Milton Friedman, the Demand for Money, and the ECB's Monetary Policy Strategy

By Hall, Stephen G.; Swamy, P. A. V. B. et al. | Federal Reserve Bank of St. Louis Review, May-June 2012 | Go to article overview

Milton Friedman, the Demand for Money, and the ECB's Monetary Policy Strategy


Hall, Stephen G., Swamy, P. A. V. B., Tavlas, George S., Federal Reserve Bank of St. Louis Review


The European Central Bank (ECB) assigns greater weight to the role of money in its monetary policy strategy than most, if not all, other major central banks. Nevertheless, reflecting the view that the demand for money became unstable in the early 2000s, some commentators have reported that the ECB has "downgraded" the role of money demand functions in its strategy. This paper explains the ECB's monetary policy strategy and shows the considerable influence of Milton Friedman's contributions on the formulation of that strategy. The paper also provides new evidence on the stability of euro area money demand. Following a conjecture made by Friedman (1956), the authors assign a role to uncertainty in the money demand function. They find that although uncertainty is nonstationary and subject to wide swings, it is nonetheless mean reverting and has substantial effects on the demand for money. (JEL C20, E41)

Federal Reserve Bank of St. Louis Review, May/June 2012, 94(3), pp. 153-85.

INTRODUCTION

The primary objective of the European Central Bank's (ECB's) monetary policy strategy is to maintain price stability in the medium term. (1) In pursuing that objective, the ECB assigns more weight to the longer-term relationship between money growth and infation than most, if not all, other major central banks. This emphasis reflects, in part, the ECB's views that (i) "inflation is ultimately a monetary phenomenon" and (ii) "price stability enhances the potential for economic growth" (ECB, 2011, pp. 55-56). Effectively, the emphasis reflects the notion that longer-term growth is determined by real factors--including an economy's resources, the growth of its population, and the technical skills of its labor force--and that the most monetary policy can do to help the economy reach its growth potential is deliver a stable price level (ECB, 2011, p. 56).

In several important respects, the ECB's monetary policy strategy reflects the substantial influence of Milton Friedman's research during the 1950s and 1960s. (2) One such respect concerns the stability of the demand for money, which helps underpin the idea that there exists a reliable, longer-term relationship between the growth in the money supply and inflation. Friedman (1959) found that demand for money in the United States was stable, a finding corroborated for the euro area in early work by the ECB staff (Calza, Gerdesmeier, and Levy, 2001). However, beginning around 2003, most euro area money demand functions began exhibiting instability, leading some commentators to infer that the role of money had been "downgraded" in the ECB's monetary policy strategy (see Section 2).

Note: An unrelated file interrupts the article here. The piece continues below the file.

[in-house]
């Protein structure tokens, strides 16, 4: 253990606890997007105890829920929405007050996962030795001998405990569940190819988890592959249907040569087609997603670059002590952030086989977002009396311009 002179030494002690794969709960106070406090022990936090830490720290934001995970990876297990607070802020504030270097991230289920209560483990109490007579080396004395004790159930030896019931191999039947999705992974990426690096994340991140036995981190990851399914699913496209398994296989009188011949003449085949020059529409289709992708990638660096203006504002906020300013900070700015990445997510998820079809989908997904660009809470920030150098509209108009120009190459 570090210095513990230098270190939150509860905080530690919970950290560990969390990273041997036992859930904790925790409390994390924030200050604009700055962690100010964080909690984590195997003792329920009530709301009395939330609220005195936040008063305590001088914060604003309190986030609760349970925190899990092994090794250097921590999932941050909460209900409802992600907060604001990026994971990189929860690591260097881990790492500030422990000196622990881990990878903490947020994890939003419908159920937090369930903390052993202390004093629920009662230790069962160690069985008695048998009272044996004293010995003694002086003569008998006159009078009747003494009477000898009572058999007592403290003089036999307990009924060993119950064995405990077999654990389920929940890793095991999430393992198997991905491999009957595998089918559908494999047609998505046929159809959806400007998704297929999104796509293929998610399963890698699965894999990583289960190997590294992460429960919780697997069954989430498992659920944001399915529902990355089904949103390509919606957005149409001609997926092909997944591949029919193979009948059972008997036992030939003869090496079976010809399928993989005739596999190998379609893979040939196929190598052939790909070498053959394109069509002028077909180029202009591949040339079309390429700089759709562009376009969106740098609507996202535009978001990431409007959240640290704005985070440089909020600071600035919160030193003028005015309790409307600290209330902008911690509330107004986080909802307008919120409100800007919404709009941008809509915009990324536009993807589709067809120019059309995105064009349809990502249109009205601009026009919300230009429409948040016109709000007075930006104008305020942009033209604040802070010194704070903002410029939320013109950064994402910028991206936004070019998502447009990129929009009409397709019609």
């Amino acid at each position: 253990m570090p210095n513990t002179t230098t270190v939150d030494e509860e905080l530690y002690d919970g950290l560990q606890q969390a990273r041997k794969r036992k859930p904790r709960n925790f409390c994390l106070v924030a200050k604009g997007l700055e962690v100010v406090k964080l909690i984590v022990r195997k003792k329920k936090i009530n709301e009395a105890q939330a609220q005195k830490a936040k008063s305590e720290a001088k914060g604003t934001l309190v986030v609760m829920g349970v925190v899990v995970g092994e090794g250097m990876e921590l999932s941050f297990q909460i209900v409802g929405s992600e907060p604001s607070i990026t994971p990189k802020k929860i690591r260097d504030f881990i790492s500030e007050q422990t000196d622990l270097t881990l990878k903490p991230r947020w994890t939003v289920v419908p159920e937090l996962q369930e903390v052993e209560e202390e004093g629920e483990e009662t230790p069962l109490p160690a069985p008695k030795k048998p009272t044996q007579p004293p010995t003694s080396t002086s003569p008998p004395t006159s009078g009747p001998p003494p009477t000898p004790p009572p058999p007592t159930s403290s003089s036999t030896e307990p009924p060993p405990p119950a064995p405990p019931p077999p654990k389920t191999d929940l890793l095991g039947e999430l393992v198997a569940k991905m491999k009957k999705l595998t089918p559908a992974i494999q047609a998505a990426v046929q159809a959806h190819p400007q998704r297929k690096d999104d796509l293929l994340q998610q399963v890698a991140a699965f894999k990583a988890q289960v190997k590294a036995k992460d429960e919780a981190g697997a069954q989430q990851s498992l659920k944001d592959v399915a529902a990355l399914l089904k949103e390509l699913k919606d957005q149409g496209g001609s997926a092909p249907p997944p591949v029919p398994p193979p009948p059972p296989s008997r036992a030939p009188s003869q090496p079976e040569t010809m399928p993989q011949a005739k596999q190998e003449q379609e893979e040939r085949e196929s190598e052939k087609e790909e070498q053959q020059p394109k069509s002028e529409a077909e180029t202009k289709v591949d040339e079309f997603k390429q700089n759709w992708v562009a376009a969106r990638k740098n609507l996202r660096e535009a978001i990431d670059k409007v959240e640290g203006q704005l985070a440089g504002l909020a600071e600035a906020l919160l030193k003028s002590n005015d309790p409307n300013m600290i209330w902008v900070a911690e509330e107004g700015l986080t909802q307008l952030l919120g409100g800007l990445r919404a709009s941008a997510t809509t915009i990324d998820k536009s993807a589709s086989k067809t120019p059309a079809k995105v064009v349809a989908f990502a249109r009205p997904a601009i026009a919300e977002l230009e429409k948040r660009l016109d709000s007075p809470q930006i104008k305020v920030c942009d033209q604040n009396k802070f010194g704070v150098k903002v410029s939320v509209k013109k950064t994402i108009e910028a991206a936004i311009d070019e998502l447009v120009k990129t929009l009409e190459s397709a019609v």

In this paper, we explain the key linkages between Friedman's work, including the relevance of a stable money demand function, and the strategy adopted by the ECB. We also provide new evidence on the stability of euro area money demand based on a framework that captures the effect of uncertainty on the demand for money, an idea first proposed by Friedman (1956).

The remainder of this paper is structured as follows. To set the stage, Section I provides an overview of Friedman's earlier research findings, which, as we show, underpinned his famous policy proposal for a constant money supply growth rate, first published in 1958. Section 2 describes the monetary policy strategy of the ECB, including the role of the demand for money in that strategy; this section also describes the influence of Friedman's work on the ECB's monetary policy strategy. We show that, although the finding in the mid-2000s by ECB economists that the demand for money in the euro area was no longer stable subsequently led to what the press reported as a "downgrading" of the role of money in the ECB's strategy, the role of monetary analysis in the ECB's strategy remains pivotal in assessing the outlook for future price developments. Section 3 turns to our analysis of euro area money demand and provides the basic theoretical framework we use to estimate money demand. …

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